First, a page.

LE: This is a good time to talk about the dangers of glucose, which you mention throughout your book.
MM: The main thing that people have to remember is that they should be cautious of their sugar intake. And it’s not just about cakes and pies. Fruit is not always your friend. I take lots of criticism from dieticians about limiting fruit. When you look at the diabetic issues that plague us all as we age, and you see children with type II diabetes, you know we have a problem with sugar in general. The problem is that no matter how it gets there, once sugar is in the blood, it goes everywhere because the blood goes everywhere. If sugar is delivered via the blood to every organ, then the oxygen is crowded out and that damages the process of oxygen delivery to vital organs. This affects your kidneys, your heart, strokes, neuropathy, your eyes, almost everything. Excess sugar in the blood is something people really need to look out for.
LE: Most people would like the energy of youth as well. In what way is the thyroid overlooked in this function and how can we keep it healthy?
MM: There are many issues that can develop with the thyroid, but the most common is hypothyroid, which is an underactive thyroid. It is estimated that 27 million American adults have an underactive thyroid, and the best way to know is to have your thyroid checked with a blood test. If you do that, then you need to watch for symptoms, which are sometimes subtle, including lethargy and sudden weight gain. If you suffer from this condition, get plenty of calcium and vitamin D and make sure you consume enough iodine.
LE: We’ve gone into some specifics thus far, but what is the overarching theme of the anti-aging strategies in your book?
MM: The book’s focus is to slow down the aging process. I try to distinguish the process of aging from the process of getting older. How we get older and how our organ systems get older is what we can help control. To make those systems healthier is not as difficult as people think it is. Once you make those systems healthier, your whole body becomes healthier and you live longer.
LE: America is no longer one of the healthiest countries in the world and we are plagued by epidemics of heart disease, cancer, diabetes, and obesity. How can the doctor/patient relationship help change that?
MM: It’s sad but true that people are unhealthier now than they’ve ever been in this country. We have made so many advances in science and technology and we’re still unhealthy. I think part of the problem is that the vast majority of patients need to take personal responsibility for their health. As physicians, we need to make sure we treat each patient differently based on their needs. Medicine should not be a “one size fits all” business. You can’t just tell someone they need to start walking 30 minutes a day. That might not work for them.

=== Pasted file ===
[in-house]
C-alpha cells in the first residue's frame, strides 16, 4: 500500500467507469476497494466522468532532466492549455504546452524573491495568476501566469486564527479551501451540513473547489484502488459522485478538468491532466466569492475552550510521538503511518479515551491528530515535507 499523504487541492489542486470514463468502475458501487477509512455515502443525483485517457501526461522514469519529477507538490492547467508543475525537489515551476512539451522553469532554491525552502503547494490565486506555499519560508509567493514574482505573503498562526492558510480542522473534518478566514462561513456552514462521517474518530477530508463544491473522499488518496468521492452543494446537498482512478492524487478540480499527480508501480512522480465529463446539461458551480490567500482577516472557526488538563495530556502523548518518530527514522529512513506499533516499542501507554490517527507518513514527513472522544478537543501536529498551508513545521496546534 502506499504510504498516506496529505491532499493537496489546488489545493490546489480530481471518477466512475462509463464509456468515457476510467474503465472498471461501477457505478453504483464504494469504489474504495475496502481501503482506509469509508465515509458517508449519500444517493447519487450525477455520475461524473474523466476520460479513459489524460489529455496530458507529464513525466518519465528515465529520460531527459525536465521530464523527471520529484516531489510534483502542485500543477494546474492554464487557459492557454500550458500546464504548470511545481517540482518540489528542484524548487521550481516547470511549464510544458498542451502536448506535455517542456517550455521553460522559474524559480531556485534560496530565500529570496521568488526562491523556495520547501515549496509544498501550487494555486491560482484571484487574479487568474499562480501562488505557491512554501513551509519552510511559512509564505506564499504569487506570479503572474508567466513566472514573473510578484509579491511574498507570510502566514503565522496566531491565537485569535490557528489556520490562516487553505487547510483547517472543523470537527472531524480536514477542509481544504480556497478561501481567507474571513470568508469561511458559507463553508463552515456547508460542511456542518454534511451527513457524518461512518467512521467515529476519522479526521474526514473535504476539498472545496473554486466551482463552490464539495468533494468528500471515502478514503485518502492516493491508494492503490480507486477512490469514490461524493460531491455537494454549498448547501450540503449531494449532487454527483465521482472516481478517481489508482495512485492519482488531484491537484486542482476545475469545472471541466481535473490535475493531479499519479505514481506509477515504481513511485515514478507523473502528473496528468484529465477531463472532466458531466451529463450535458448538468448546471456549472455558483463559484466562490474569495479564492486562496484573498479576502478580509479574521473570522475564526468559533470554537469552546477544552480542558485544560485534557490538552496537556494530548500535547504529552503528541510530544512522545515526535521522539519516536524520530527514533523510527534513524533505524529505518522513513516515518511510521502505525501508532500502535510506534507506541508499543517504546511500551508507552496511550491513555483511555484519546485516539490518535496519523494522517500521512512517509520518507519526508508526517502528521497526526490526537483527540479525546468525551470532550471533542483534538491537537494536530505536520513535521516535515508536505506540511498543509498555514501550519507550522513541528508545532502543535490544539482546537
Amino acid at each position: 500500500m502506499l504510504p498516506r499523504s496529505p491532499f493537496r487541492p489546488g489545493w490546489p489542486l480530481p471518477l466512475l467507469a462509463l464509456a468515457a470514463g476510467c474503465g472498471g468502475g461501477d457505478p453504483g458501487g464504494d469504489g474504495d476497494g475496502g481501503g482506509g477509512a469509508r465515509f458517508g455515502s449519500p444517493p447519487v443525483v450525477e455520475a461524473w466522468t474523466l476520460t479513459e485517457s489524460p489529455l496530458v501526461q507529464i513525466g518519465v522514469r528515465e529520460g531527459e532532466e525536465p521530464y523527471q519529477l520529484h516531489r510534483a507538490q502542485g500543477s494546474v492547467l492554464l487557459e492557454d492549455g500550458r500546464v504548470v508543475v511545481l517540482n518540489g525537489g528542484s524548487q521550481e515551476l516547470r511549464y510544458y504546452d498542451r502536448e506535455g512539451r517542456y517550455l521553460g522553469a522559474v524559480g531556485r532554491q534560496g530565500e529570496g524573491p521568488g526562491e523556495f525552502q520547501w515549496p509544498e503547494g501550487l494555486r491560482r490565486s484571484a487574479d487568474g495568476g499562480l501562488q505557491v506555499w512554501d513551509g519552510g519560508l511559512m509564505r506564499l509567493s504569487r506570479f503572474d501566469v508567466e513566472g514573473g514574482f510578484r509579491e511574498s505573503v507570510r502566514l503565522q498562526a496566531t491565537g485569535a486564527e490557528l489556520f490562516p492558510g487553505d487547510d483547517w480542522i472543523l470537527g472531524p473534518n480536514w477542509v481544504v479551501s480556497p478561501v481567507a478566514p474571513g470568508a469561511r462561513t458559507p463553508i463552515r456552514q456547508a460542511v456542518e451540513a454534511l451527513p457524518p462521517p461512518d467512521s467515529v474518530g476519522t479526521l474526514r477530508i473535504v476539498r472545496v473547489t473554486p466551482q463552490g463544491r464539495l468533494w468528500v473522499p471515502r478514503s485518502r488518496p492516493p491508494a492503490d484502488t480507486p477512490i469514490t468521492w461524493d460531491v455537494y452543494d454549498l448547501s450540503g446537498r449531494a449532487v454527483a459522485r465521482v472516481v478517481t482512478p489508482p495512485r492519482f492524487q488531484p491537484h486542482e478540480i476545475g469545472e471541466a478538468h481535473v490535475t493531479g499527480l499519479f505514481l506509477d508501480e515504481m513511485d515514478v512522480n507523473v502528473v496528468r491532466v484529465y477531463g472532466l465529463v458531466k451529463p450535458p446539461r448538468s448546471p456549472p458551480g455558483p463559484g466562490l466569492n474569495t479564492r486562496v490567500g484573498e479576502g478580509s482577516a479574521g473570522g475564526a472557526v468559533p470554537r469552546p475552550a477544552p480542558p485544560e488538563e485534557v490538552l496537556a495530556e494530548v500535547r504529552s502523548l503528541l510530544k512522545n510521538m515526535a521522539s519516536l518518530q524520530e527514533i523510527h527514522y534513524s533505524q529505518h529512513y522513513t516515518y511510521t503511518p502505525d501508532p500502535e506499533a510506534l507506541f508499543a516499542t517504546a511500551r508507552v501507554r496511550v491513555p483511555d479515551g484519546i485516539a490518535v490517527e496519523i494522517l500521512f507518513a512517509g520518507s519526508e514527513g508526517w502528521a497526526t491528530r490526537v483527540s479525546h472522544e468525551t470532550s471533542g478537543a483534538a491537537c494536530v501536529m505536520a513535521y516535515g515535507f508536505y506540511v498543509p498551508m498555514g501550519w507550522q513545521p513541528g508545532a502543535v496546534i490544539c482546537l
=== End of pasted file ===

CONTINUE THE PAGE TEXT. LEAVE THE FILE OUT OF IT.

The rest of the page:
LE: How do you personalize a patient’s visit in your own practice?
MM: One of the first things I have a patient do is walk me through their typical day. Tell me about everything you do from the moment you get up until you go to bed. Then walk me through the week, or even two weeks. I often have patients keep a journal of a few weeks to record their eating and activity habits. Once I see that journal, we can identify the problems and work through it and come up with a program that works specifically for them.
LE: What are some general strategies that you have for patient improvement?
MM: The simplest thing I advise is for patients to get their blood work done regularly. I literally beg my patients to come in and get their blood work. It’s amazing how much prevention people pass up because of fears that can be resolved or treated with the right blood test. Like I said earlier, prevention is the key to longevity.
LE: Thank you for your time, Dr. Moreno.
MM: Thank you.
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Dr. Michael Moreno, better known as “Dr. Mike,” is a graduate of the University of California at Irvine and Hahnemann Medical School (now Drexel University). Following his residency at Kaiser Permanente in Fontana, California, Dr. Mike moved to San Diego, where he now practices family medicine and sits on the board of the San Diego Chapter of the American Academy of Family Physicians.
To obtain a copy of The 17 Day Plan to Stop Aging by Dr. Mike Moreno, please visit www.amazon.com.